The rear camera on the Galaxy A5 is a 13-megapixel sensor made by Sony, the Sony Exmor IMX135 that dates back to 2012. It’s the same sensor that was used on the S4 and does shoot good pictures overall. In daylight conditions the pictures come out pretty awesome with great detail and good overall sharpness. When you take photos in low-light, it’s another story – pictures often come out grainy with a lot of distortion and noticeable lack of sharpness.
A cool new feature that was introduced with the Galaxy S5 and is present on this phone as well is that you can set different filters to take pictures in, including Sepia, Vintage, Posterize and more. It’s cool as these filters are shown live when taking pictures. As for the front-facing 5-megapixel camera, it shoots decent photos that you can check out in samples below.
Of course, you can record videos as well. The A5 shoots videos at up to 1080p at 30 frames per second. The filters talked about above are present here as well, and you can check out a sample video down below.
The screen of the Galaxy A5 is something I’m still baffled about. The display measures 5-inch and is of HD resolution (1280×720). It’s quite bright and you can read it easily in outdoor conditions. I’m coming from the QHD screen of the Galaxy S5 LTE-A and I didn’t mind the lesser pixels at all. But Samsung has fix one thing, and soon. The purple banding is something that is getting really annoying – it was there on the Galaxy Alpha, the Galaxy S5 LTE-A, and now on the A5 as well. Purple banding is when you are viewing black images and scrolling up and down results in a purple smearing beneath/above that black image as the Super AMOLED display’s individual pixels can’t be turned on that quickly. It’s irritating when you notice it, and it is something Samsung should have fixed a long time back.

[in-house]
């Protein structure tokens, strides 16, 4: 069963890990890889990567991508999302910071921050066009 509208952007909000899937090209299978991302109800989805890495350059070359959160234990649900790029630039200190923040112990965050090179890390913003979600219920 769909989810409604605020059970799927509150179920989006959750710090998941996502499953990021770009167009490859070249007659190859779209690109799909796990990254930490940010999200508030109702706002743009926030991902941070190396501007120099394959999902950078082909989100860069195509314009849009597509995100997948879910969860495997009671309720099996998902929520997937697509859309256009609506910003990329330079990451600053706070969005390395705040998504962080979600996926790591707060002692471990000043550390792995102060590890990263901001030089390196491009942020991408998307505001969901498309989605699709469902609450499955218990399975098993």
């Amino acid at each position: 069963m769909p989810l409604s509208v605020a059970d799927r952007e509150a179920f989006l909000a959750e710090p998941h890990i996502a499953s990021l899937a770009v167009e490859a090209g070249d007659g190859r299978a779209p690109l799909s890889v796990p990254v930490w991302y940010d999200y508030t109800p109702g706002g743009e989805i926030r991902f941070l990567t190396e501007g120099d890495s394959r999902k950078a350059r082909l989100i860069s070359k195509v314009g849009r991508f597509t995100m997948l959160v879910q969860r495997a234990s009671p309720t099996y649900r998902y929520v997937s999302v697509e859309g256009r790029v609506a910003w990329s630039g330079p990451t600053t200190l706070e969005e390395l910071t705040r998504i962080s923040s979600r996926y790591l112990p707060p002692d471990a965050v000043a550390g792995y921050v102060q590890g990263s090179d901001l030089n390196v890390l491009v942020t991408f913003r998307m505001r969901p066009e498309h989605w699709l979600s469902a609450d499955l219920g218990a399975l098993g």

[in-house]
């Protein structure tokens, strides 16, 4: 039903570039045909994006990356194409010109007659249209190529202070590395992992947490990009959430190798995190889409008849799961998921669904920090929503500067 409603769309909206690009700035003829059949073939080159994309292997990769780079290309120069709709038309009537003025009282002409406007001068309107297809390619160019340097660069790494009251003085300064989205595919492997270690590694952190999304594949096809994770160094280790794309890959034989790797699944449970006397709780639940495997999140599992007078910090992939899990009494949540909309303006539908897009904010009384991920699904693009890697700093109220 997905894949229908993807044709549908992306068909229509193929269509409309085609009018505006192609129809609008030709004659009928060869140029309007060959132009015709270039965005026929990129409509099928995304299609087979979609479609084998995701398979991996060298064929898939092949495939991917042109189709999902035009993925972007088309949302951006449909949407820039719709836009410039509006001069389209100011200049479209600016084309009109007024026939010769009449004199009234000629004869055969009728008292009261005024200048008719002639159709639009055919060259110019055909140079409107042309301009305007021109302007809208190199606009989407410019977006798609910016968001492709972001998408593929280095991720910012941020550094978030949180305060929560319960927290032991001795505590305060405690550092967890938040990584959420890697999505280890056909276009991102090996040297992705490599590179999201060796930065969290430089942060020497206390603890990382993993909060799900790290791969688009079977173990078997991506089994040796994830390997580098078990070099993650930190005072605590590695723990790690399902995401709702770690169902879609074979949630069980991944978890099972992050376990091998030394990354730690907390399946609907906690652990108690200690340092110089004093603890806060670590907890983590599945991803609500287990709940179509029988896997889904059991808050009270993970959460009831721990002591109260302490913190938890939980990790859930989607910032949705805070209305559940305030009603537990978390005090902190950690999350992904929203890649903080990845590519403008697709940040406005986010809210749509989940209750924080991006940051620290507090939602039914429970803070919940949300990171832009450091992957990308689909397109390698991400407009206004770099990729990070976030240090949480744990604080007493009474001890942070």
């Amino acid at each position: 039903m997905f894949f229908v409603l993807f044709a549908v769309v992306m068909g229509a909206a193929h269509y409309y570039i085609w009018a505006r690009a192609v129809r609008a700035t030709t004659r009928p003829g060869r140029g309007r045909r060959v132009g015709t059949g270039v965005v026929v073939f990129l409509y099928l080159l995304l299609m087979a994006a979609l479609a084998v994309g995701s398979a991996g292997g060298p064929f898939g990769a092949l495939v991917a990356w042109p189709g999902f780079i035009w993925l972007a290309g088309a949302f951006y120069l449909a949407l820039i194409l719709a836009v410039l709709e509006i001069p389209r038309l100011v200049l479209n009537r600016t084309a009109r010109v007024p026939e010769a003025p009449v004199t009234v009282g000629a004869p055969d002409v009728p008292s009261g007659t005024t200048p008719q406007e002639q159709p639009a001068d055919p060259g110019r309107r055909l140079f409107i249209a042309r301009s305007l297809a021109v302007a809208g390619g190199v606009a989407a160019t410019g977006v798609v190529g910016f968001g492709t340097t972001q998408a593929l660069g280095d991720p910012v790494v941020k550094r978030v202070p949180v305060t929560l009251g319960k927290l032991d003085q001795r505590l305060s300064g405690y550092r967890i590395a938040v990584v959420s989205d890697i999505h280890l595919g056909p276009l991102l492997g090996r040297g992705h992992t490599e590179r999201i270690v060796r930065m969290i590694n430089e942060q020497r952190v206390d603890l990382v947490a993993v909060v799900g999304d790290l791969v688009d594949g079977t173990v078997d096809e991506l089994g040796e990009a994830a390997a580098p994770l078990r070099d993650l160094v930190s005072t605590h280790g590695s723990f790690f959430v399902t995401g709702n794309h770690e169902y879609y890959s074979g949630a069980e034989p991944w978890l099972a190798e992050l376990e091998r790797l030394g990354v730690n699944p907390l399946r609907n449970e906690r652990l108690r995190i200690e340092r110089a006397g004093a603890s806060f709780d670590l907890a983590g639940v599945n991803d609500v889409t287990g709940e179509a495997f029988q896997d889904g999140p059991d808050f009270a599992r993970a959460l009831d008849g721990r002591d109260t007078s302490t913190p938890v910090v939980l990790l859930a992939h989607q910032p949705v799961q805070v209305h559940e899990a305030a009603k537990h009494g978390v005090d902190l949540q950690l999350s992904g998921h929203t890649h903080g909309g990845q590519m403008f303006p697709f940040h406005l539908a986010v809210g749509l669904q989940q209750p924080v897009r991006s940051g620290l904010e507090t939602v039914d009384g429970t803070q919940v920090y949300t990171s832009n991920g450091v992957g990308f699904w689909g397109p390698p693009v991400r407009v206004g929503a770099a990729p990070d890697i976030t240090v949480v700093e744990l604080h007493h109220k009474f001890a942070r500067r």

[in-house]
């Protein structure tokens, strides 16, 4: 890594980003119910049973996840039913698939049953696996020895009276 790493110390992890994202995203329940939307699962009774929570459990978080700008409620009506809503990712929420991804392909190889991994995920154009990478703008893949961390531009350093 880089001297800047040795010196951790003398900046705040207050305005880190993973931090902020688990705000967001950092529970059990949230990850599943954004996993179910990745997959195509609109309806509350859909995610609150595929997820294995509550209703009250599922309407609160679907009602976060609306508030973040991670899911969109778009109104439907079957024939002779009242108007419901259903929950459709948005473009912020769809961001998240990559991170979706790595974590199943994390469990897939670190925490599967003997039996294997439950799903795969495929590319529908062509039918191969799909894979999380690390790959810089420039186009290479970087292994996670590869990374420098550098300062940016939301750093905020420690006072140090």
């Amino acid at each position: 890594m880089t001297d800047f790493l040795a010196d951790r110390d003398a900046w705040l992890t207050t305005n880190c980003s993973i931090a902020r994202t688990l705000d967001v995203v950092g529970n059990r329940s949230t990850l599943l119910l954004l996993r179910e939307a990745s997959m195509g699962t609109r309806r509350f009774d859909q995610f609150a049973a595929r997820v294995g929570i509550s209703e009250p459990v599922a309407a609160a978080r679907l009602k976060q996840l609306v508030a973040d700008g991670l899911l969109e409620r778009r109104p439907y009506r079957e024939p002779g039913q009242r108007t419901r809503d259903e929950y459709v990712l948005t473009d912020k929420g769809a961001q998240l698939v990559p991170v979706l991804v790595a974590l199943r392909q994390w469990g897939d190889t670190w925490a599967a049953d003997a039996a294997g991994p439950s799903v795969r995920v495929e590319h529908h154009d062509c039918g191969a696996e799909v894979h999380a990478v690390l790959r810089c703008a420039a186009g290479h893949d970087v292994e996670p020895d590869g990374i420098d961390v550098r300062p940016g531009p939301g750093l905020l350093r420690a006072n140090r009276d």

Battery /Call Quality
The Galaxy A5 has a 2,300mAh battery and its stamina is just insane. I was totally shocked by its battery life. It runs me through the day with heavy use and at the end of the day I still had around 25 percent left. With heavy use on a mobile network I managed to get a screen-on time of 4 hours. On a Wi-Fi connection the battery life is around the same, and this is with Bluetooth on at all times, connected to my Gear S.
Call quality on the A5 is awesome: people on the other side could hear me well and it was the same on my side. I never had issues with call drops, with the sound always clear and crisp.
What I did notice was that the call reception is a lot weaker than on other phones that I’ve tried. Where my Galaxy S5 LTE-A would catch a 4G signal in my living room, I was often left with an EDGE connection on my Galaxy A5. This is likely a result of that full metal body, and it’s disappointing that you have suffer such issues in exchange for a more premium feel (though Samsung will likely get a hang of this as it makes more full metal devices in the future.)
The Galaxy A5 left me with an overall positive feeling. The phone feels awesome in the hand, and I wonder why Samsung waited so long to do this. If they had done this sooner, Samsung would certainly not have seen the insane profit drops of the last few months. The phone misses a notification light, which is really annoying. The screen is pretty nice save for that purple banding issue.
The call reception is bearable. I could notice the issues in my daily use, and I understand this could be the main turndown for potential buyers. It’s a sacrifice you got to take to walk around with a mid-range phone that offers a premium feel like high-end devices (again, one that will likely be fixed by Samsung with devices in the future.) This premium feel is actually something you won’t find on anything in this price range; Samsung has taken a step in the right direction if they keep producing phones like this.
But is Samsung too late? Time will tell…
- • Premium build
- • Thinness
- • Themes (Finally)
- • Awesome Battery Life
- • Purple banding/Smearing on its otherwise nice display
- • Reception isn’t that great all the time
- • Low Light Pictures are horrible
- • No Notification LED